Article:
Encryption: A Cornerstone of GDPR Compliance

Encryption represents both an essential way to establish data confidentiality and integrity and a strong capability in easing and proving compliance with the new European General Data Protection Regulation.

As outlined earlier, the GDPR requires organisations to notify consumers in the event of a breach
with penalties of up to 4% of their global revenue in the event of proven non-compliance.

However, this requirement also features the following important exclusion:

The communication of a personal data breach to the data subject shall not be required if the controller demonstrates to the satisfaction of the supervisory authority that it has implemented appropriate technological protection measures, and that those measures were applied to the data concerned by the personal data breach. Such technological protection measures should render the data unintelligible to any person who is not authorised to access it. [page 61]

The Right Not to Report?

So, GDPR provides exceptions if appropriate security controls are deployed. A breached organisation who renders data unintelligible through encryption to any person who is not authorised to access it, is not mandated to declare a breach & notify affected record owners.

This is as if data is encrypted and keys protected, an attacker is unable to decrypt the data and access the actual information.

Encryption therefore plays a vital role, offering the possibility of obviating the need for breach notification

Other Ways Encryption Aids in GDPR Compliance

Right to be Forgotten

Encryption and key management represents a strong mechanism for addressing the GDPR’s requirements for the consumer’s right to be forgotten.
By deleting a key associated with a consumer’s records, a business could ensure that encrypted data will never be accessed in future.

Privacy By Design - Full Data Protection

With key management, by deleting a key associated with a consumer’s records, a business could ensure that encrypted data will never be accessed in the clear. Any data if accessed by third parties will be rendered useless event in the event of a serious data breach.

Pseudonymisation of Data

As introduced in the GDPR, this is the separation of data from direct identifiers so linkage to an identity is not possible without additional information held separately.
In other words, by encrypting data and managing keys, you ensure that personal details are not extractable.

Complete Central Access Control

By encrypting data, even if another government issues a subpoena to be sent that data or is secretly accessing a private repository, data controllers can retain full control over who can ultimately decrypt the data and who can access it in cleartext, and provide necessary audit and documentation thereof.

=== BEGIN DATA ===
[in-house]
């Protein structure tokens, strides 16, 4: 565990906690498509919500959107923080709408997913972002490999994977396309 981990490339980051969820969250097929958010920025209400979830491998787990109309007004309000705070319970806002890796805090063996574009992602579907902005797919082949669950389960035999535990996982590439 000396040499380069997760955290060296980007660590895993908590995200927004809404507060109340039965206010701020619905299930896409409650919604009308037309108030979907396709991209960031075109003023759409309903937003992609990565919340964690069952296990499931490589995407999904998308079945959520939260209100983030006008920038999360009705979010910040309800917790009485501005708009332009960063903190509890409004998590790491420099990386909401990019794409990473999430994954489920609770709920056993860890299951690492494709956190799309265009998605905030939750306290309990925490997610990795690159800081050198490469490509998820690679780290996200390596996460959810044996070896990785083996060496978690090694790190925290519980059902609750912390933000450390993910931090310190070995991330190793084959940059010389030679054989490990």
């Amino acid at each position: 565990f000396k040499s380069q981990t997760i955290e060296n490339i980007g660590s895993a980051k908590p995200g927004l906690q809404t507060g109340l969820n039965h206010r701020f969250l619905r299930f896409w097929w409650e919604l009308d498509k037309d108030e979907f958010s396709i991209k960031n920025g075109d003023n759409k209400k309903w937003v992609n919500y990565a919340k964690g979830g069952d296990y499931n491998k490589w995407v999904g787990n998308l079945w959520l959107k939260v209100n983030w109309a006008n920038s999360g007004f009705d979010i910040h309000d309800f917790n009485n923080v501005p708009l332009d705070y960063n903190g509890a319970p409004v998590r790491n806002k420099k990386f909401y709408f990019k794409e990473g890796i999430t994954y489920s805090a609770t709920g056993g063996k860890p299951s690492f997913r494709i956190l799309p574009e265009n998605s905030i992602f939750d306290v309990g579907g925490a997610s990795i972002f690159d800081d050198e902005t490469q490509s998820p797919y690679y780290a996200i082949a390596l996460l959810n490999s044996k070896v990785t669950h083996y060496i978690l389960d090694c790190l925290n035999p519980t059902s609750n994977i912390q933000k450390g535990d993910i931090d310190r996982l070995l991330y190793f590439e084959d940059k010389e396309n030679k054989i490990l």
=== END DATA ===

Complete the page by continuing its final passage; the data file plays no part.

Encryption Methods

On Premise and in the Cloud

To address the GDPR compliance requirements, organisations may need to employ one or more different encryption methods within both their on-premises and cloud infrastructure environments, including the following:

  1. Servers, including via file, application, database, and full disk virtual machine encryption.
  2. Storage, including through network-attached storage and storage area network encryption.
  3. Media, through disk encryption.
  4. Networks, for example through high-speed network encryption.

Strong key management is also needed to protect the encrypted data, ensure the deletion of files and comply with users' right to be forgotten.

Key Management

The Critical Tool in the Encryption Arsenal

The cryptographic keys generated by encryption processes represent a vital asset, so strong key management capabilities are a critical requirement of any encryption implementation. Quite simply, if keys are vulnerable to loss or exposure, the security benefits of encryption can be negated, and even leave the business exposed to the loss of sensitive and valuable data.

To manage keys securely and effectively, organisations need comprehensive capabilities, including:

Cryptographic processing and acceleration

Key storage and lifecycle management

Cryptographic resources management

Scalability to meet long term business requirements

Supports Key Management Interoperability Protocol

Key Management Interoperablity Protocol (KMIP) enables you to use one platform to manage keys from different encryption tools and multiple vendors.

About Bytes and Gemalto Encryption Solutions

Bytes, in partnership with data encryption global leaders Gemalto, has already started working with organisations on encryption solutions to aid in compliance with the new Regulation. We can help you to employ one or many different encryption, key management and authentication solutions.

Gemalto encryption and cryptographic key management products enable organizations to secure sensitive data in databases, applications, storage systems, virtualized platforms, and cloud environments with all four encryption methods, offering encryption solutions from file to network level.

Gemalto encryption solutions also include comprehensive key management functionality covering all of the above and with full support for KMIP.

Want to know more about Encryption: A Cornerstone of GDPR Compliance? Call us on 0845 075 0560 or email us at securitysales@bytes.co.uk

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